To me it is like saying , "we couldn't be bothered with an arrangement that features a good intro and outro".

Ever tried doing one live ? Verrry difficult, and unsatisfactory.
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Old 09-01-2016, 09:24 AM
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Quote:
Originally Posted by Silly Moustache View Post
Don't like fade-outs - a hangover from the limitations of the single 78 or 45 and/or the needle time restrictions on radio programmes.

To me it is like saying , "we couldn't be bothered with an arrangement that features a good intro and outro".

Ever tried doing one live ? Verrry difficult, and unsatisfactory.
Yep every time I play live I do one , not that hard and quite satisfactory.
Different strokes
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Old 09-01-2016, 12:38 PM
craigj craigj is offline
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Quote:
Originally Posted by Silly Moustache View Post
Don't like fade-outs - a hangover from the limitations of the single 78 or 45 and/or the needle time restrictions on radio programmes.

To me it is like saying , "we couldn't be bothered with an arrangement that features a good intro and outro".

Ever tried doing one live ? Verrry difficult, and unsatisfactory.
Yep, fades are so the DJ can start talking as the song is ending.
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Old 09-01-2016, 01:04 PM
Cameron_Talley Cameron_Talley is offline
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I don't like fades. I don't like abrupt endings, either. I prefer songs that end conclusively, at the right moment. Sometimes that is very quickly. Sometimes that's holding a note until the note dies. Whatever suits the piece. But songs should have an ending.
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Old 09-28-2016, 07:57 AM
MikeBmusic MikeBmusic is offline
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It all depends on the song! Some lend themselves to a defined ending, others don't.
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Old 09-29-2016, 12:31 AM
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Again, it depends. I might end an acoustic song with a chord that decays on its own (natural fade), or in a band situation we end on the same note that decays (another natural fade).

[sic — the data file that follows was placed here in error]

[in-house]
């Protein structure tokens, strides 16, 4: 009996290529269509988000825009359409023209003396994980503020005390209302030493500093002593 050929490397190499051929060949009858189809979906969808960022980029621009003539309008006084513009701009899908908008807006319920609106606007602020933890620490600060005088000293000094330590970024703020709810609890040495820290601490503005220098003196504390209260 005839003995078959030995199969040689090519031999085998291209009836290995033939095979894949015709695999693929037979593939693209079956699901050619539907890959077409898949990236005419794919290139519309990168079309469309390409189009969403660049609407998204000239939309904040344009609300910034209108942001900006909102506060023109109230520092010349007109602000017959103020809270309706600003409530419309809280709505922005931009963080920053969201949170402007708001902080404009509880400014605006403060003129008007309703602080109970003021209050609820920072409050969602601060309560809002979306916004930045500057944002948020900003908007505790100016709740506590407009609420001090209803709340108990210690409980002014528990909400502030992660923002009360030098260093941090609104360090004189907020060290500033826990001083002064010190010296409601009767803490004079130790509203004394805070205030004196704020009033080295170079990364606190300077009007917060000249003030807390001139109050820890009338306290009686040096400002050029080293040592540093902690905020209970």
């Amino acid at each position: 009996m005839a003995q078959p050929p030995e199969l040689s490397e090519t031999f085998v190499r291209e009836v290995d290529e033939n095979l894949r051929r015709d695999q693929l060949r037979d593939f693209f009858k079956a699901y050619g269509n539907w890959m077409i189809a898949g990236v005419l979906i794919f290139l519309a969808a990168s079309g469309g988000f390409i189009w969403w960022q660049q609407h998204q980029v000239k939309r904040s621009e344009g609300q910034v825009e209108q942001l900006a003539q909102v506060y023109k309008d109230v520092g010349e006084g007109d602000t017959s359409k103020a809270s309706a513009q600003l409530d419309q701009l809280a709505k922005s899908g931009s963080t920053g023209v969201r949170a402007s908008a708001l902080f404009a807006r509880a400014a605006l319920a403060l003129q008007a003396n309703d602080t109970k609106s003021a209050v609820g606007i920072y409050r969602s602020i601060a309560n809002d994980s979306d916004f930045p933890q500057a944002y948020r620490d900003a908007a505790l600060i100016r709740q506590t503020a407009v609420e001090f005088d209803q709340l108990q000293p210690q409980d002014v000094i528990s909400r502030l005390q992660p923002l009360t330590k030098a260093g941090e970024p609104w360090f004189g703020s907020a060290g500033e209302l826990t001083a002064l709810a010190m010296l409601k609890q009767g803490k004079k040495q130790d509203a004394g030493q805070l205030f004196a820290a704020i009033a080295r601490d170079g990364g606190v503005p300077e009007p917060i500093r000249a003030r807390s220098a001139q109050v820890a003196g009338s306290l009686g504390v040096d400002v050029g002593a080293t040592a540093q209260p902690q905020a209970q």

When playing live solo, I usually let the last chord ring and end (decay naturally), or I'll play the last chord and dampen it with my hand after a suitable time. Never abrupt, like strum the chord and dampen immediately.

Maybe I'll end with a finger roll or pick strum of each note in the chord, and let those ring and decay on their own.
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Old 10-02-2016, 08:37 AM
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Quote:
Originally Posted by MikeBmusic View Post
It all depends on the song! Some lend themselves to a defined ending, others don't.
This is the reality based objective answer. On this subject there is no such objective thing as never. Sometimes an abrupt ending is totally right for the song, sometimes a slow fade to silence is just the right feeling , sometimes a chord to decay, sometimes a note riff. It is totally dependent on what you think fits the particular song..
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Last edited by KevWind; 10-02-2016 at 09:13 AM.
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Old 10-03-2016, 02:01 PM
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I like an ending, but it doesn't have to be an abrupt ending. Just a closing statement as jaybone suggests. A fade is like a rolling stop at a signal. I keep waiting for the little jerk of the brakes to let me know that we have indeed stopped. Dance bands can keep the same song going on forever, long as people are dancing. On the radio, this gets pretty boring, and its often a relief for the announcer to start talking over the songs that's gone on too long.